The widespread problem of water pollution is jeopardizing our health. Unsafe water kills more people each year than war and all other forms of violence combined. Meanwhile, our drinkable water sources are finite: Less than 1 percent of the earth’s freshwater is actually accessible to us. Without action, the challenges will only increase by 2050, when global demand for freshwater is expected to be one-third
greater than it is now. Water is uniquely vulnerable to pollution. Known as a “universal solvent,” water is able to dissolve more substances than any other liquid on Earth. It’s the reason we have Kool-Aid and brilliant blue waterfalls.
It’s also why water is so easily polluted. Toxic substances from farms, towns, and factories readily dissolve into and mix with it, causing water pollution. Sources of water pollution can be agriculture, oil pollution, sewage and wastewater, radioactive substances, industries, fossil fuel plants, etc… Water pollution has drastic effects on human health and on the environment. Every year, unsafe water sickens about 1 billion people. Waterborne pathogens, in the form of disease-causing bacteria and viruses from human and animal waste, are a major cause of illness from contaminated drinking water. Polluted water bodies are degrading ecosystems and affecting all forms of life on earth.
Public drinking water systems use different water treatment methods to provide safe drinking water for their communities. Public water systems often use a series of water treatment steps that include:
Clean water is a basic necessity for humans. While the human population grows, the demand for water grows as well. Since water is a finite resource, used water must be treated to continuously serve end-users. This is where the importance of water treatment systems comes in.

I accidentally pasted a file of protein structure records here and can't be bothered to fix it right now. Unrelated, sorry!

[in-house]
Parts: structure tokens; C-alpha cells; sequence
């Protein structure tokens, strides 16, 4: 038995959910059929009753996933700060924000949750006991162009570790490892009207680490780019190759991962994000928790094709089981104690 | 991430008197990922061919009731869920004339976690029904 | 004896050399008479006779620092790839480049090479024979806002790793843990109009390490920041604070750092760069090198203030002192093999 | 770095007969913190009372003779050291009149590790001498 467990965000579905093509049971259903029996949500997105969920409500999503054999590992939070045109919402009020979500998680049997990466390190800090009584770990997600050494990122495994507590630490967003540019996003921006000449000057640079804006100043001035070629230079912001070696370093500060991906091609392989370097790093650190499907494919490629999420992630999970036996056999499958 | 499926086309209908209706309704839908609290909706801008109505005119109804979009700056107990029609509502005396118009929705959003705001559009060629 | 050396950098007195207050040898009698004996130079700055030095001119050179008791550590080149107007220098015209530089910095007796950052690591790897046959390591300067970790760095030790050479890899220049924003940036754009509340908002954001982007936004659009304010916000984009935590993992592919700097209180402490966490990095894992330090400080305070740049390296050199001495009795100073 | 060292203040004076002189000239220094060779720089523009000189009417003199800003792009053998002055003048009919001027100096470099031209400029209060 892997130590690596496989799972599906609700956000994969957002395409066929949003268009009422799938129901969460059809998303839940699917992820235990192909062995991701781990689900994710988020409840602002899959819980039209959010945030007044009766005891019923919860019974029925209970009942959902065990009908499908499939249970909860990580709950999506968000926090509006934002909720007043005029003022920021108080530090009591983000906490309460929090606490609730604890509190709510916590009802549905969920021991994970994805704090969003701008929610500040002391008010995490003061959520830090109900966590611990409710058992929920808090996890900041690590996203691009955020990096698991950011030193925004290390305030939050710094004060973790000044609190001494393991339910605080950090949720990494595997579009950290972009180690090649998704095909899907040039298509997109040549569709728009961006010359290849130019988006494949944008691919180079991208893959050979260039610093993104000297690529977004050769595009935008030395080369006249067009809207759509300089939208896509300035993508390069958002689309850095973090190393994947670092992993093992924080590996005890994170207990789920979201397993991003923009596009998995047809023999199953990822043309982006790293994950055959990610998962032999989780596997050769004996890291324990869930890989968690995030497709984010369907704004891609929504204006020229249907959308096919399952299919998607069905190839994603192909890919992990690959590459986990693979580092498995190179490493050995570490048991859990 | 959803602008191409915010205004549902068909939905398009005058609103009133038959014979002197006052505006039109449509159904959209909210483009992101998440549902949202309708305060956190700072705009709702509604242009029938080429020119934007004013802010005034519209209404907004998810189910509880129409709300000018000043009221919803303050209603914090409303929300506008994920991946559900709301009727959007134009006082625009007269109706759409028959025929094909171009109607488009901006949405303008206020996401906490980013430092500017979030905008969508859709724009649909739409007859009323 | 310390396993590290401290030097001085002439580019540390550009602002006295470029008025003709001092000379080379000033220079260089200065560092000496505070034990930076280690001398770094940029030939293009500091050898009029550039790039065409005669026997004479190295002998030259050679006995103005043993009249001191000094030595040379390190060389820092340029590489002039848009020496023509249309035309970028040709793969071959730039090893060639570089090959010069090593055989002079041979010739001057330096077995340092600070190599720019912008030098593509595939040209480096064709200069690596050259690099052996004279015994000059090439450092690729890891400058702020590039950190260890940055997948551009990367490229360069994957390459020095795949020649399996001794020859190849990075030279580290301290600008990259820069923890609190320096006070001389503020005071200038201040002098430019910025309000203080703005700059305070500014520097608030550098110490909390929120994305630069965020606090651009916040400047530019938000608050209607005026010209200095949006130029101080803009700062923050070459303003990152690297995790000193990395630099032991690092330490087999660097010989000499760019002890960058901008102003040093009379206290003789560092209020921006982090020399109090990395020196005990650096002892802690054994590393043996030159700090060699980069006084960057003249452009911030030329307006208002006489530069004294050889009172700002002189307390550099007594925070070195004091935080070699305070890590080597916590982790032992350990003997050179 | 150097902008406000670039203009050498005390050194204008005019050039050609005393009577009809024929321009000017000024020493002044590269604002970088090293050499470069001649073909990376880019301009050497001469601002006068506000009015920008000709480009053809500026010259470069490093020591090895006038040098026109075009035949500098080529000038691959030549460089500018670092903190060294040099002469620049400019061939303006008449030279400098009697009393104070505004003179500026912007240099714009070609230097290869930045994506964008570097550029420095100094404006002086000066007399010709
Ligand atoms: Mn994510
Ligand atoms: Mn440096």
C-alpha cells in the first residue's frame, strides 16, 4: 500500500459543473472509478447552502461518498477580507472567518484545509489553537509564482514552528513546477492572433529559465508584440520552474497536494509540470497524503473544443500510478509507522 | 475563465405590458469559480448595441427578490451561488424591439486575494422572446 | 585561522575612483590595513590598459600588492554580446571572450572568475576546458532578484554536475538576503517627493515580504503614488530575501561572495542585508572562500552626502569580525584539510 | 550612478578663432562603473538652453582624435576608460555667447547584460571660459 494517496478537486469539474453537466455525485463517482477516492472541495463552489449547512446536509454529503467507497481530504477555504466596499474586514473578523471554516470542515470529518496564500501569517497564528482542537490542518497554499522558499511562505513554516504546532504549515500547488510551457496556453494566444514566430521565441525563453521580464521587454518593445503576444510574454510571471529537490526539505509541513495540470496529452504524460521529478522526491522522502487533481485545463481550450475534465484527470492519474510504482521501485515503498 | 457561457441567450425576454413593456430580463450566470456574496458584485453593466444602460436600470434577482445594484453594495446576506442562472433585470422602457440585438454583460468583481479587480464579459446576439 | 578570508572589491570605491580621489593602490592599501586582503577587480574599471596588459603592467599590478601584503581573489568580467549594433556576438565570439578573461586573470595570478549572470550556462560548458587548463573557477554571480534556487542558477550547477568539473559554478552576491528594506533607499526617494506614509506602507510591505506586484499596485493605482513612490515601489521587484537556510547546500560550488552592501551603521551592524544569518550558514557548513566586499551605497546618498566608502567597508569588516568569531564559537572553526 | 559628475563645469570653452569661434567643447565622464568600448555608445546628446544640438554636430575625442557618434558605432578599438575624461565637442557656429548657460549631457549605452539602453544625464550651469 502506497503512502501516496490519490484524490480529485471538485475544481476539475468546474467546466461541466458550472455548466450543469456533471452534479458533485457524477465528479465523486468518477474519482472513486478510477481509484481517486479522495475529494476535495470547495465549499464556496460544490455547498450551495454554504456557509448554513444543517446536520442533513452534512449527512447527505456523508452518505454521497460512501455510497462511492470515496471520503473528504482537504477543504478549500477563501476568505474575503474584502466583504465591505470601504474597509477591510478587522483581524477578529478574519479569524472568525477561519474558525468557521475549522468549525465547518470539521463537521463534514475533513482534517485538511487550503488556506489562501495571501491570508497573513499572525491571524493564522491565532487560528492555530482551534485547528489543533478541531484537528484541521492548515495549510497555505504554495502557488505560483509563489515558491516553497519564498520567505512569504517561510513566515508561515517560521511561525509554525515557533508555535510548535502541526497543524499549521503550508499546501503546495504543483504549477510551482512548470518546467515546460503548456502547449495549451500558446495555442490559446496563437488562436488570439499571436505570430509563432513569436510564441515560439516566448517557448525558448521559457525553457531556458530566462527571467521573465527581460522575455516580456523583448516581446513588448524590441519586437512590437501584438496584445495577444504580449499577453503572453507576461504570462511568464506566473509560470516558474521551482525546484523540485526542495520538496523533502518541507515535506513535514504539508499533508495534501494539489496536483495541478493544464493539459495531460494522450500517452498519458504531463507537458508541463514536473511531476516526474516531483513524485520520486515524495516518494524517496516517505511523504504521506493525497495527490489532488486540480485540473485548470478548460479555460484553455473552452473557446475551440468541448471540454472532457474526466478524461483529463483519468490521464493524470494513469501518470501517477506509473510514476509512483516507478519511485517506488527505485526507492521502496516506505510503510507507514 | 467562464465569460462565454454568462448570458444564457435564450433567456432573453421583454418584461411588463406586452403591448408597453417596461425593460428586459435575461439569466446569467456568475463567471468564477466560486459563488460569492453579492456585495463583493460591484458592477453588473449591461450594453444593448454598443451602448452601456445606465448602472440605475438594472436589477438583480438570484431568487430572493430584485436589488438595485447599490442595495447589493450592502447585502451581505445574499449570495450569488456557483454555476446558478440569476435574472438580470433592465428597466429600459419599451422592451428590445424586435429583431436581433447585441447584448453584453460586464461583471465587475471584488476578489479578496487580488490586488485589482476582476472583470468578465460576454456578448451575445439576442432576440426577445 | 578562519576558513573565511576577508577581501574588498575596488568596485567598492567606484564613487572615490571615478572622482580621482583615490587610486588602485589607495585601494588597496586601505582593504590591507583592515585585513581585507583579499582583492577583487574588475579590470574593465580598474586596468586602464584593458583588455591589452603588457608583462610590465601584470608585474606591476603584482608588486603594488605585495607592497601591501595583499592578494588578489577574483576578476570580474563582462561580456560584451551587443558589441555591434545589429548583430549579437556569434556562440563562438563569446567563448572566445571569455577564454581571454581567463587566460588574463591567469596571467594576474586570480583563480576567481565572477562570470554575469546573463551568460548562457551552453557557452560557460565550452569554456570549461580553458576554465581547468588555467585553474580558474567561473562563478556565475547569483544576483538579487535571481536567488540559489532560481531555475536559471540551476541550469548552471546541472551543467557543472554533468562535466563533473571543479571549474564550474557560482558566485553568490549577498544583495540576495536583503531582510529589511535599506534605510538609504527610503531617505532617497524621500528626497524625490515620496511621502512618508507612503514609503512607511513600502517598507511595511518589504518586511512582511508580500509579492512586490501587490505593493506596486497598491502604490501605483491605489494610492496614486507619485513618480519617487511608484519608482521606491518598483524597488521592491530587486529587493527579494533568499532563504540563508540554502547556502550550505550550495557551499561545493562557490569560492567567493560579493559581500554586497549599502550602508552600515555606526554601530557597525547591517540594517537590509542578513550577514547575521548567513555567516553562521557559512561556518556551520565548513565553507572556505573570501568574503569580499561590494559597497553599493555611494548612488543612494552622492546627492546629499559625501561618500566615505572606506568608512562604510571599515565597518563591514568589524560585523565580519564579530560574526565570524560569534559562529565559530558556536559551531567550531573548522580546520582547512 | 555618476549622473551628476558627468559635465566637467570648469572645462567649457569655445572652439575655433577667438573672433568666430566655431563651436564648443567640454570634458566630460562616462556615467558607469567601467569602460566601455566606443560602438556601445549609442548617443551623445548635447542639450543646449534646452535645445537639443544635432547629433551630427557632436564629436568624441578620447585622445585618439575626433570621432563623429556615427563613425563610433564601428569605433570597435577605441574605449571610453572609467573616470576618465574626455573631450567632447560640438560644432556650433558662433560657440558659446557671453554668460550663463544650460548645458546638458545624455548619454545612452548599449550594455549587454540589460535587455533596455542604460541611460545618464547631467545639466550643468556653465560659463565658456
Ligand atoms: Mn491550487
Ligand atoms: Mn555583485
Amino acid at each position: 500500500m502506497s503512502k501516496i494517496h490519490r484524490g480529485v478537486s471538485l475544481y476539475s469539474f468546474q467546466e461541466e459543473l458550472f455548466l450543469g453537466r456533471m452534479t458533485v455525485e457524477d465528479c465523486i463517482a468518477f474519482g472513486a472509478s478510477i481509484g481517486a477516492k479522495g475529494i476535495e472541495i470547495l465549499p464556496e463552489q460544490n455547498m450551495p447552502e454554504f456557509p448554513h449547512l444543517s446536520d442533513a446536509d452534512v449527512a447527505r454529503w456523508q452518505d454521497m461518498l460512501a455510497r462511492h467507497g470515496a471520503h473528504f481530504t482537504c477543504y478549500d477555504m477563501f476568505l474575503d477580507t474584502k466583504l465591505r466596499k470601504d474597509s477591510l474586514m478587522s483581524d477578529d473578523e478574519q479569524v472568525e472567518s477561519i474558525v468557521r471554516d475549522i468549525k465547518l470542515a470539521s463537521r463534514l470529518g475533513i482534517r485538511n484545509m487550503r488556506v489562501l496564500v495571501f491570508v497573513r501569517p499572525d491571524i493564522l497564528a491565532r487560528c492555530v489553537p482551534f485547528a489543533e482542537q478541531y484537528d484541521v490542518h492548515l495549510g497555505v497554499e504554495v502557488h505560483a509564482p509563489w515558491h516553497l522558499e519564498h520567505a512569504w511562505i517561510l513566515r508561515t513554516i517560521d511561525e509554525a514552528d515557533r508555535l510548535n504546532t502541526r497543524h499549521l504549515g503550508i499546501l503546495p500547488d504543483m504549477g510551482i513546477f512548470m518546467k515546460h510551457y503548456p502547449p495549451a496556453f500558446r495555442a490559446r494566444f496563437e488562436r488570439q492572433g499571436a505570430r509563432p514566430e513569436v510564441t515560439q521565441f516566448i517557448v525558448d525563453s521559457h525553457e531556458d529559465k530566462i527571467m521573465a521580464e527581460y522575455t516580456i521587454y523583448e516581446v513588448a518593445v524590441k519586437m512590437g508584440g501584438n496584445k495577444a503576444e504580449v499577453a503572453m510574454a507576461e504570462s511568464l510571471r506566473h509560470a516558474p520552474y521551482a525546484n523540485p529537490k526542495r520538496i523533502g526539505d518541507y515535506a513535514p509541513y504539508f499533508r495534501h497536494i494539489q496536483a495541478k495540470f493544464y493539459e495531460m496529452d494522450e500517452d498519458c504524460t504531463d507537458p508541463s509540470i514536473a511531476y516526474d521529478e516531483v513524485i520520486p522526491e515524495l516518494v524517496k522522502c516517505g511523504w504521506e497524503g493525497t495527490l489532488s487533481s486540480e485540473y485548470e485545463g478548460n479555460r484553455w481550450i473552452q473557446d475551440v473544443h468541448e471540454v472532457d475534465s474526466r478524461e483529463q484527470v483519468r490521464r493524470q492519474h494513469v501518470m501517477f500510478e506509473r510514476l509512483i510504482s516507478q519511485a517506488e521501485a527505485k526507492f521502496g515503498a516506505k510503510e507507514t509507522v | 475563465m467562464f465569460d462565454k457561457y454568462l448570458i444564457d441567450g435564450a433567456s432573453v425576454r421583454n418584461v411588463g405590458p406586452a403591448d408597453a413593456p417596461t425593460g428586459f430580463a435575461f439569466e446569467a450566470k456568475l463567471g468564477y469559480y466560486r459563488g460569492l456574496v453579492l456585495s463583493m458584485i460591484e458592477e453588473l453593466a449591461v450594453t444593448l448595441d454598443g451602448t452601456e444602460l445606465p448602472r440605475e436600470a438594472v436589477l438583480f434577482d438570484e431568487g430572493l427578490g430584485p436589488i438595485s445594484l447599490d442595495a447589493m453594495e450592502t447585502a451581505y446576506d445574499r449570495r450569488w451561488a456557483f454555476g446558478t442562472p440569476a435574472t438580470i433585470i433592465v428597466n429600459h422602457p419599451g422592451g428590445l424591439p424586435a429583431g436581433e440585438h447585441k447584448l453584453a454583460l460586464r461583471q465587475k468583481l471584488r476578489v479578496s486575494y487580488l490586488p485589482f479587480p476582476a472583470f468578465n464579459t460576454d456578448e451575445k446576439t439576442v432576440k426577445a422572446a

Water treatment helps in removing contaminants and hazardous substances from the water as detailed previously in this article, making it clean and safe to drink and be used for other purposes. Unfortunately, almost 2 billion people in the world use either untreated drinking water or get water from unsafe or contaminated sources. Having systems in place to improve water quality helps intervene in these situations and prevent unsafe water-caused incidents, such as water-borne diseases and fatalities.
On the other hand, water treatment is also helpful in ensuring that water gets reintroduced back to nature’s cycle. One of the end-uses of this process is to safely return water to environmental sources like rivers, lakes, and oceans. Of course, water treatment facilities must ensure that water is free from harmful substances before doing so to avoid contamination and other environmentally disastrous issues such as water pollution.
The United States Environmental Protection Agency (EPA) sets forth guidelines for organizations for protecting the environment and human health. One of the violations that an EPA report helps keep in check regarding an organization’s compliance with environmental safety is the illegal discharge of pollutants that could end up in bodies of water. An example of this is dumping untreated and contaminated wastewater directly into the sewer system, which is a violation of the Clean Water Act.
Therefore, water treatment systems and plants are gaining more attention in the last decade, and the awareness of sustainable usage and recycling of our water resources is growing worldwide.